The other problem is that it has become an excuse for all manner of specific, individual injustices - redistributionist politics in which the majority votes to steal from the minority, "Free Mumia", Occupy Wall Street, and so on.  Because there is little room for forgiveness (forgiveness is still individual, it seems), old grievances are constantly dug up and maintained.  An Israeli soldier shoots a Palestinian who is attacking him, and he's a terrible tool of an evil tyrant.  A Palestinian blows up a bunch of teenagers at a pizza parlor, and he's a "freedom fighter".  Why?  Because Israel won its war for independence in 1948, and won again in 1956, '67, '73...  As long as there's one Palestinian somewhere who is still angry about that, Palestinians are justified in their terrorism and Israel is unjustified in defending herself.  Other examples can, I'm sure, quickly come to mind.

I've searched our (CRCNA) OSJ site and can't find a definition for "social justice," although I can find lots of language about "what they kind of do," but even then, the language can be really vague (eg., .  That which is not so ambiguous largely sounds like "mercy" to me, as opposed to "justice," let alone "social justice."  And there was an example that involved justice, but I'd just call it "justice."  (Understand I've practiced law for 32 years.  I'm not unaquainted with "justice.") 

I do find this language:

"When we talk about social justice, we mean God's original intention for human society: a world where basic needs are met, people flourish, and peace (shalom) reigns.  God calls us, the church, to participate in the renewal of society so that all--especially the weak and vulnerable--can enjoy God's good gifts."

but the above language really covers pretty much everything in life, whether justice, mercy or anything else, and even the words don't really make sense (as in, "social justice" is said to mean "God's original intention for human society"?????).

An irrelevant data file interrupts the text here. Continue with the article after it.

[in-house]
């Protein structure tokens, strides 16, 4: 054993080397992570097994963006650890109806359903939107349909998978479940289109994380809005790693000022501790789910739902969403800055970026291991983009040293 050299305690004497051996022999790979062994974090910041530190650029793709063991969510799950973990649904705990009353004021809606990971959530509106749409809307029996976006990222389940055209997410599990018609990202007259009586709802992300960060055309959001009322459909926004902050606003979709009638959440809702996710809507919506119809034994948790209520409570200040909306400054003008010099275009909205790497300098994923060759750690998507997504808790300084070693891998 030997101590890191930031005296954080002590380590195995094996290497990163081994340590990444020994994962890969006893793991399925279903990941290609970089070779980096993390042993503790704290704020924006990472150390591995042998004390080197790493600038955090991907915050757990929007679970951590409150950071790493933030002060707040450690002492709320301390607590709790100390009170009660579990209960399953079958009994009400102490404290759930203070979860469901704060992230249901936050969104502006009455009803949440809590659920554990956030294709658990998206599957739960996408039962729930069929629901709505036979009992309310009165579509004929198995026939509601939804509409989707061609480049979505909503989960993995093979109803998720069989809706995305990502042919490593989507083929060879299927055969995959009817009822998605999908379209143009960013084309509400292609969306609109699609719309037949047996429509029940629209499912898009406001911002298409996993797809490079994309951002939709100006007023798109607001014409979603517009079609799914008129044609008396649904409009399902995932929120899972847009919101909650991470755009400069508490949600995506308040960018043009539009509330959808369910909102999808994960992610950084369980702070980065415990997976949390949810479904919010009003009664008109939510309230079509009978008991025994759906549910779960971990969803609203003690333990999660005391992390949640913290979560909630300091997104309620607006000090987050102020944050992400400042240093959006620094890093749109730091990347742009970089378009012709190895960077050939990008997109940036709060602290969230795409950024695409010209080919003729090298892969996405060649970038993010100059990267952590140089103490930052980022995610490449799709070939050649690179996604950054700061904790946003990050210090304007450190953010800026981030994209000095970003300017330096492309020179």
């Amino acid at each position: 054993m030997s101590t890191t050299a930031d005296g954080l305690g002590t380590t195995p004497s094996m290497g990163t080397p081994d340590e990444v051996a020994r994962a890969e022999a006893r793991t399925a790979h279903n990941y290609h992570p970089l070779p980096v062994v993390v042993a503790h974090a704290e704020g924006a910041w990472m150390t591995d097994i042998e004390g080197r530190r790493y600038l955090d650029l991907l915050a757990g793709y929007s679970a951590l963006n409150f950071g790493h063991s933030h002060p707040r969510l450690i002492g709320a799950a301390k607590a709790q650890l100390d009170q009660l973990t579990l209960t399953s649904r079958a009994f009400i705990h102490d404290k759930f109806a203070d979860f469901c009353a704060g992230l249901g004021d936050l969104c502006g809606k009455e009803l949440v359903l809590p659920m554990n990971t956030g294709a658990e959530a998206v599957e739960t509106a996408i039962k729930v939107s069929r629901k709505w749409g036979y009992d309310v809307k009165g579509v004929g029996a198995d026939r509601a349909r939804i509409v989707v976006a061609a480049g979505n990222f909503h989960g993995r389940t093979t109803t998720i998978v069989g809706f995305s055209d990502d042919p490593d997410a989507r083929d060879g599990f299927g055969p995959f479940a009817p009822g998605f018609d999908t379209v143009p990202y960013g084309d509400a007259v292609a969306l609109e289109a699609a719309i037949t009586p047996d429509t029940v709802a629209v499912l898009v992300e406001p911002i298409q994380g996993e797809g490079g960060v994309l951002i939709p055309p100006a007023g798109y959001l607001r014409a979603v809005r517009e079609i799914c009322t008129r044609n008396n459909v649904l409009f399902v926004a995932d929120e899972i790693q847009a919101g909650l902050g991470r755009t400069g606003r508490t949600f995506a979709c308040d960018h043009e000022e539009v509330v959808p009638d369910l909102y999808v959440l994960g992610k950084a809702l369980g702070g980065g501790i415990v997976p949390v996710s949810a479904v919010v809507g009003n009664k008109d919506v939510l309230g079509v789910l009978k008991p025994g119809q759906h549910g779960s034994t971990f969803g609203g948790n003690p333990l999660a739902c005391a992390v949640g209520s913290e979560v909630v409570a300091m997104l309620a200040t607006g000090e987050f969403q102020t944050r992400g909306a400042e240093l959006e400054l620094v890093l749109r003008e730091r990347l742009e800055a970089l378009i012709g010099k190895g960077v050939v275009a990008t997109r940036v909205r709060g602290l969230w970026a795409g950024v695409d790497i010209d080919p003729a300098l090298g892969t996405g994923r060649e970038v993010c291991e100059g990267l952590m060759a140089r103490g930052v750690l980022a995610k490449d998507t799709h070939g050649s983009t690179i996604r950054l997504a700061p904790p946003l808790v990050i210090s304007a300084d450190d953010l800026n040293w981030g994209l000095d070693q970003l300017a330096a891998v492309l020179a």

I get a better explanation from Wikipedia I think.  See:  But Wikipedia offers a variety of definitions/perspectives from a variety of historical movements that used the phrase.  So I'm still left wondering what the CRCNA means by "social justice?"  I see a subsection of "Restorative Justice" on the OSJ website and I think that is pretty reasonably  defined.  See:  It says:

"Restorative Justice is a biblically based view of criminal justice that attempts to engage victims, offenders and the affected communities in bringing about deep and lasting solutions by focusing on restitution, restoration, healing, and the future. At its core, it's about relationships."

I do think it important that before the denomination sets off on a supposed concrete project like "doing social justice," it articulate a better (more narrow and meaningful) definition than "When we talk about social justice, we mean God's original intention for human society ...".

Can anyone who has had involvment with CRCNA OSJ activities help out on this?  Is there amore narrow definition for the key two-word phrase that makes up the meaningful part of OSJ's name than "God's intention for human society"\?

Hopefully to clarify my question(s), below is a quote (from Wikipedia) of a Polish fellow:

Janusz Korwin-Mikke argues simply: "Either 'social justice' has the same meaning as 'justice' - or not. If so – why use the additional word 'social?' We lose time, we destroy trees to obtain paper necessary to print this word. If not, if 'social justice' means something different from 'justice' - then 'something different from justice' is by definition 'injustice'"

I guess my perplexion is the same as Mr. Korwin-Mikke's.

I don't think this is just quibbling about words.  Micah 6:8 distinguishes between Justice and Mercy, saying "Do Justice" but "Love Mercy."  If we put "justice" content into "mercy," that redefines "mercy" so that Micah 6:8 becomes "Do Justice" and "Do Mercy."  If "social justice" is intended to define mere inequality (of whatever) as "injustice," as opposed to an opportunity to "love doing mercy," we've really changed Micah 6:8 and what I understand the Reformed worldview to be. 

Have we?

Do Justice, as it is meant in Micah and other places, means "act in accordance with the law of God".  In this, then, "Do justice, love mercy" reflect a parallelism common to Hebrew, for to act in accordance with the law of God is to be merciful.

A prime example of what is meant by this is in the way Boaz treats Ruth.

But we have come to define "justice" as "fair" and "getting my rights".  So to us the parable of the master with his workers in the vineyard in which the folks who only worked one hour got the same pay as those who worked all day seems "unfair" and therefore "unjust".  But even if it is unfair, it is not unjust and it is arguably not even unfair.